Investing in palm biofuels gets a RED card from Brussels

June 20, 2021 |

In Australia, the Palm Oil Monitor reports on the European Union Commission’s latest “Climate Taxonomy” document, a new set of regulations that determine whether an investment by an EU bank or institution can be considered climate friendly, which can have major ramifications for palm oil, according to Palm Oil Monitor.

Palm Oil Monitor says, “The regulations do two things. First, they separate out different types of investments (e.g. agriculture, manufacturing, etc.) into two categories: investments that ‘do no substantial harm’ and investments that make a ‘positive contribution’ to climate change. For biofuels, the ‘positive contribution’ threshold for climate savings is set at 65 per cent. That means investments in palm-based biodiesel don’t qualify for the climate friendly designation. This isn’t surprising. However, what is surprising is that nearly all other crop-based biofuels don’t meet the threshold either, from rapeseed to soybean. But, for the ‘no substantial harm’ designation, the regulations defer to existing regulations under the Renewable Energy Directive (RED). This means that Brussels now considers not just the use of palm based biofuels to be harmful, but also any investment in those biofuels to be harmful.”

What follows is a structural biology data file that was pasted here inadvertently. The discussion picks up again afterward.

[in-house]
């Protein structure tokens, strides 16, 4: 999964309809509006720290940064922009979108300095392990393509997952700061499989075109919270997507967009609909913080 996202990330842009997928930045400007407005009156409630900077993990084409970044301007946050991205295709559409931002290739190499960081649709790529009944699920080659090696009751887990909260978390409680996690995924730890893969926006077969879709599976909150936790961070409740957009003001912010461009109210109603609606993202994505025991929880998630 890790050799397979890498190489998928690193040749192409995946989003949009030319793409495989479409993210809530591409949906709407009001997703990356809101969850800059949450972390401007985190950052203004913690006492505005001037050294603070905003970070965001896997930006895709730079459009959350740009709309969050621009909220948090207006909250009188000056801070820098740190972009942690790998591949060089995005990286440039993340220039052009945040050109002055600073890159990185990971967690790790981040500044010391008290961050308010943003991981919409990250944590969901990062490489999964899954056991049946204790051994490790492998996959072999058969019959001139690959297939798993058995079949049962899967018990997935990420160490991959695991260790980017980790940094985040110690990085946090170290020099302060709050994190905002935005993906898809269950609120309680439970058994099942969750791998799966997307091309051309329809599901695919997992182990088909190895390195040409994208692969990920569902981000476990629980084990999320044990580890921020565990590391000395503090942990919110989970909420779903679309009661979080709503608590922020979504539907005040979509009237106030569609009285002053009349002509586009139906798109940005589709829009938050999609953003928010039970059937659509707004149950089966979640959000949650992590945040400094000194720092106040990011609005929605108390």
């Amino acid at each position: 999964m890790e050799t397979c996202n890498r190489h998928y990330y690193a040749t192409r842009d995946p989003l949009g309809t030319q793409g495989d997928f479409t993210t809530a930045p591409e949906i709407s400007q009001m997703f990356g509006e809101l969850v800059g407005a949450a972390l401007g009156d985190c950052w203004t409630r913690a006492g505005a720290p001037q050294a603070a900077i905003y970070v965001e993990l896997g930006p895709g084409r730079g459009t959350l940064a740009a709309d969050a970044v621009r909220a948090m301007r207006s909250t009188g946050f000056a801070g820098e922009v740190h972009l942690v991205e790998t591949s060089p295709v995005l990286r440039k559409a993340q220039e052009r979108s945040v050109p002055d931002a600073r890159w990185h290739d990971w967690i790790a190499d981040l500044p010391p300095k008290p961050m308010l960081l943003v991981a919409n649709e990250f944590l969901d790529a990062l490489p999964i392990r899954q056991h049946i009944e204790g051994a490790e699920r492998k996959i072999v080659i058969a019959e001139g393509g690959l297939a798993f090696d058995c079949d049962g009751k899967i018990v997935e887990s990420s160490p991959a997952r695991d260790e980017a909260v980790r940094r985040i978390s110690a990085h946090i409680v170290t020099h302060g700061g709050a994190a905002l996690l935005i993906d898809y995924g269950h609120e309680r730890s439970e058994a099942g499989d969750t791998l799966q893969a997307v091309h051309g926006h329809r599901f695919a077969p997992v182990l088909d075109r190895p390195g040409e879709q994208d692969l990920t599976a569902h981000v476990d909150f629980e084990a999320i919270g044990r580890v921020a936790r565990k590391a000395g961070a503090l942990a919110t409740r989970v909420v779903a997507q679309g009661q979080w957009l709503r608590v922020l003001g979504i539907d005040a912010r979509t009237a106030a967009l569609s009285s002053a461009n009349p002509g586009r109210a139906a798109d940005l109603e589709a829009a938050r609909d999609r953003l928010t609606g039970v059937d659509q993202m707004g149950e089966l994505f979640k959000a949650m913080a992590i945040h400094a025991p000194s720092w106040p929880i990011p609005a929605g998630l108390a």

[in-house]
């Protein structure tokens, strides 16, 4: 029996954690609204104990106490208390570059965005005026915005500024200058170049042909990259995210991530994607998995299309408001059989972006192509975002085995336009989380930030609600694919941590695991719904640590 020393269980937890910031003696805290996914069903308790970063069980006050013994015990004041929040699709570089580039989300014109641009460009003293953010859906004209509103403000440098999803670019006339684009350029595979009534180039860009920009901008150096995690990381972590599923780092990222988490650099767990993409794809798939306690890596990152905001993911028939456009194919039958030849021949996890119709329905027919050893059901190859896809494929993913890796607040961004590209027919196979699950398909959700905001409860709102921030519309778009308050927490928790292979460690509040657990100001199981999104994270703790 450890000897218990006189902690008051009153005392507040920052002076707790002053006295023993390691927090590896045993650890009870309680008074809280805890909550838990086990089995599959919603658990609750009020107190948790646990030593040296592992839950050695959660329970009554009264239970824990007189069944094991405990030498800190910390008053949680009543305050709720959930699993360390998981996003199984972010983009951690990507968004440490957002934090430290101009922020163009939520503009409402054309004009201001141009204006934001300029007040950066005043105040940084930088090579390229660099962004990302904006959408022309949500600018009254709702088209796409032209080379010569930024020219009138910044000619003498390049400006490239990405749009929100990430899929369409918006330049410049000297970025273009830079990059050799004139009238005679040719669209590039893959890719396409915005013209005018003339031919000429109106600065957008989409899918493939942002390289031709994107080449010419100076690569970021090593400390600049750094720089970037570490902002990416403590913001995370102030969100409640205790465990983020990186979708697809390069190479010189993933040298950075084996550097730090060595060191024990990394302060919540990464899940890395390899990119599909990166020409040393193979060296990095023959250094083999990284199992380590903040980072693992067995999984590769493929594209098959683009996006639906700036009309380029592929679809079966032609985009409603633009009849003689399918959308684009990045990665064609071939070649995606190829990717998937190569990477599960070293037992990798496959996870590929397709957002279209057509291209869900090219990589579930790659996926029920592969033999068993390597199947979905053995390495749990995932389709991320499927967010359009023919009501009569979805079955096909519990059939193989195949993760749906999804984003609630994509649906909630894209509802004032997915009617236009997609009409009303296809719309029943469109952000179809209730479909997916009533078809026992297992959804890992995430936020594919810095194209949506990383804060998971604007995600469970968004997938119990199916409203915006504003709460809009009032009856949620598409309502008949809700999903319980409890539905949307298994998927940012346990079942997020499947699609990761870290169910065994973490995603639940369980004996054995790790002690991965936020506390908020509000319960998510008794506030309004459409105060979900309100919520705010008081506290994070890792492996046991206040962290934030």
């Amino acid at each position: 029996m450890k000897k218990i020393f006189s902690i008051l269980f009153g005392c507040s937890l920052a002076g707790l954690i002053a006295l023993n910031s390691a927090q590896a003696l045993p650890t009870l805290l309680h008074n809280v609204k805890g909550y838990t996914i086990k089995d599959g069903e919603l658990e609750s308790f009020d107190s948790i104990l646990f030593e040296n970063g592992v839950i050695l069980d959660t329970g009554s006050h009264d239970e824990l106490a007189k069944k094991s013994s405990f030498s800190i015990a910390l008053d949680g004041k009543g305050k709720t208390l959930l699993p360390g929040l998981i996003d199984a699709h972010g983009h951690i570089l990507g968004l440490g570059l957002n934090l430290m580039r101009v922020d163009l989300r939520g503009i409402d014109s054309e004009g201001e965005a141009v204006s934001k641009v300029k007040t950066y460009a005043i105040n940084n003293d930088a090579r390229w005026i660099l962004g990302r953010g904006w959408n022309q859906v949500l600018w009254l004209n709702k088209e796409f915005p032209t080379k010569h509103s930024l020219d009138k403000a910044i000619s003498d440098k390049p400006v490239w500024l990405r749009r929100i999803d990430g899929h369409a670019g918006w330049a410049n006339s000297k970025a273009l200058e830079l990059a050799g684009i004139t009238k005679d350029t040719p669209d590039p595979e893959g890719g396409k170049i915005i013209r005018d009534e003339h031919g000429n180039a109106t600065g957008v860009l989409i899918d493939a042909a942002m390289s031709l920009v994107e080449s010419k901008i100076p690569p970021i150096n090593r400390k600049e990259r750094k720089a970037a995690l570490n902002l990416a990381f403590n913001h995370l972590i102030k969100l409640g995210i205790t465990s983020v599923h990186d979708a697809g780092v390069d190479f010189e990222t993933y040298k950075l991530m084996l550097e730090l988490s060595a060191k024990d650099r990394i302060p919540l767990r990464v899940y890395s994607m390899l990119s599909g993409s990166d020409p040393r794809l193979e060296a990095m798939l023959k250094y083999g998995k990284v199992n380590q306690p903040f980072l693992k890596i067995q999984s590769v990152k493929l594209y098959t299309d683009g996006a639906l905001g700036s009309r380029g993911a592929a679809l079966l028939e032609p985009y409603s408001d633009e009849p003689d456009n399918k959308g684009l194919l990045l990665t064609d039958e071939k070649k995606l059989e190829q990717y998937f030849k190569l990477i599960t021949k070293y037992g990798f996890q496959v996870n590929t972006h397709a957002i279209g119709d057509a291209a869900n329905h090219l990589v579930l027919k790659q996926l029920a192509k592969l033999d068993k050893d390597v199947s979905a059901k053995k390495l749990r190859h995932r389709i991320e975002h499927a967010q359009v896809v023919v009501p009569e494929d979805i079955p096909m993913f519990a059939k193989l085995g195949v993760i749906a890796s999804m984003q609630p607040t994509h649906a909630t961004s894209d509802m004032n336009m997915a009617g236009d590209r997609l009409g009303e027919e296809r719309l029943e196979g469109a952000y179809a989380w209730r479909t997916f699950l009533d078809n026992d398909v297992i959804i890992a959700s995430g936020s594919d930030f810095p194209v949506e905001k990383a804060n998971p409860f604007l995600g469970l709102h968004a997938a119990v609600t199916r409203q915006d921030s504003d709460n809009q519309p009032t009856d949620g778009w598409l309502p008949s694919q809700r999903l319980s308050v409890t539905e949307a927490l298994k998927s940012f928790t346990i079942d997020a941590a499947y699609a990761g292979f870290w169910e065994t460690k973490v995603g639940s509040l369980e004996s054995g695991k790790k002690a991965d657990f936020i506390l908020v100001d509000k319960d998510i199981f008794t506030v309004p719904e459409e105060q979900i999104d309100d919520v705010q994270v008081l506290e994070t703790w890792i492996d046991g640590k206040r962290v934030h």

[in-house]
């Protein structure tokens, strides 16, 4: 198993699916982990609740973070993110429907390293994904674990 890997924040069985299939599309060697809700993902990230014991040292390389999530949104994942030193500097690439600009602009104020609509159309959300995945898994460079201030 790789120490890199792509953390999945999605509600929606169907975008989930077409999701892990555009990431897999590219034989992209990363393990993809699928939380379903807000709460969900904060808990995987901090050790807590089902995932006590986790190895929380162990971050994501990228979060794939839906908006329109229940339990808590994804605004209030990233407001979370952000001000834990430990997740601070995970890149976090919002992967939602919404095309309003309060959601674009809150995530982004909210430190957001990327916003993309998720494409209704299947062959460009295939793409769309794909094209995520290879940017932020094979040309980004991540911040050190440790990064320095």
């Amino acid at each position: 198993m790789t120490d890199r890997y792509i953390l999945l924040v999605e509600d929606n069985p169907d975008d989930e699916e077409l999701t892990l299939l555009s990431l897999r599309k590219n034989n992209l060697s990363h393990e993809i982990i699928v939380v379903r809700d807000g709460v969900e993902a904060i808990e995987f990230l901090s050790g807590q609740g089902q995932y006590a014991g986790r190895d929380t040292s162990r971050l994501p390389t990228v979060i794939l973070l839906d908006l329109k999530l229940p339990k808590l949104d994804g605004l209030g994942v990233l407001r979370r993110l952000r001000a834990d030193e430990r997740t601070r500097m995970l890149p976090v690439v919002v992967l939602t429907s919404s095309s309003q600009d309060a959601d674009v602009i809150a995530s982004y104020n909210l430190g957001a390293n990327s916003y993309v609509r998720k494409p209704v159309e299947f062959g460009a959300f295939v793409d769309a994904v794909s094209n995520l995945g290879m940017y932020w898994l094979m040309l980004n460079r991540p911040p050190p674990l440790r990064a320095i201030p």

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Category: Policy

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